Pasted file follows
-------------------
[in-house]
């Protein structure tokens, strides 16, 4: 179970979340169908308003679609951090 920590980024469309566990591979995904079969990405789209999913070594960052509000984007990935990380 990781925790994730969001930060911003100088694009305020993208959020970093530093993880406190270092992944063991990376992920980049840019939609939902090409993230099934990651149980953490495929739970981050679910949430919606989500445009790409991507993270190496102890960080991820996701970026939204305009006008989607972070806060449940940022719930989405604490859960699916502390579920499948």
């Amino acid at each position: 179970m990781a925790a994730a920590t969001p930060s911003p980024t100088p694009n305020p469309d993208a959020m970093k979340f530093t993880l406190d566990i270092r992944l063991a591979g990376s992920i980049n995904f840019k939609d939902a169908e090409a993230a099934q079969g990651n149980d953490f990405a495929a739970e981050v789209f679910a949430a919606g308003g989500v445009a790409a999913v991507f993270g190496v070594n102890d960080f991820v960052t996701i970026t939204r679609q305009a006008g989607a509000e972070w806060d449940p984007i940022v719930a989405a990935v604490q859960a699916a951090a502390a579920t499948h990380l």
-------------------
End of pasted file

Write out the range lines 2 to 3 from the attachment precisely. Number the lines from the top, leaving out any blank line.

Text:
């Protein structure tokens, strides 16, 4: 179970979340169908308003679609951090 920590980024469309566990591979995904079969990405789209999913070594960052509000984007990935990380 990781925790994730969001930060911003100088694009305020993208959020970093530093993880406190270092992944063991990376992920980049840019939609939902090409993230099934990651149980953490495929739970981050679910949430919606989500445009790409991507993270190496102890960080991820996701970026939204305009006008989607972070806060449940940022719930989405604490859960699916502390579920499948």
């Amino acid at each position: 179970m990781a925790a994730a920590t969001p930060s911003p980024t100088p694009n305020p469309d993208a959020m970093k979340f530093t993880l406190d566990i270092r992944l063991a591979g990376s992920i980049n995904f840019k939609d939902a169908e090409a993230a099934q079969g990651n149980d953490f990405a495929a739970e981050v789209f679910a949430a919606g308003g989500v445009a790409a999913v991507f993270g190496v070594n102890d960080f991820v960052t996701i970026t939204r679609q305009a006008g989607a509000e972070w806060d449940p984007i940022v719930a989405a990935v604490q859960a699916a951090a502390a579920t499948h990380l």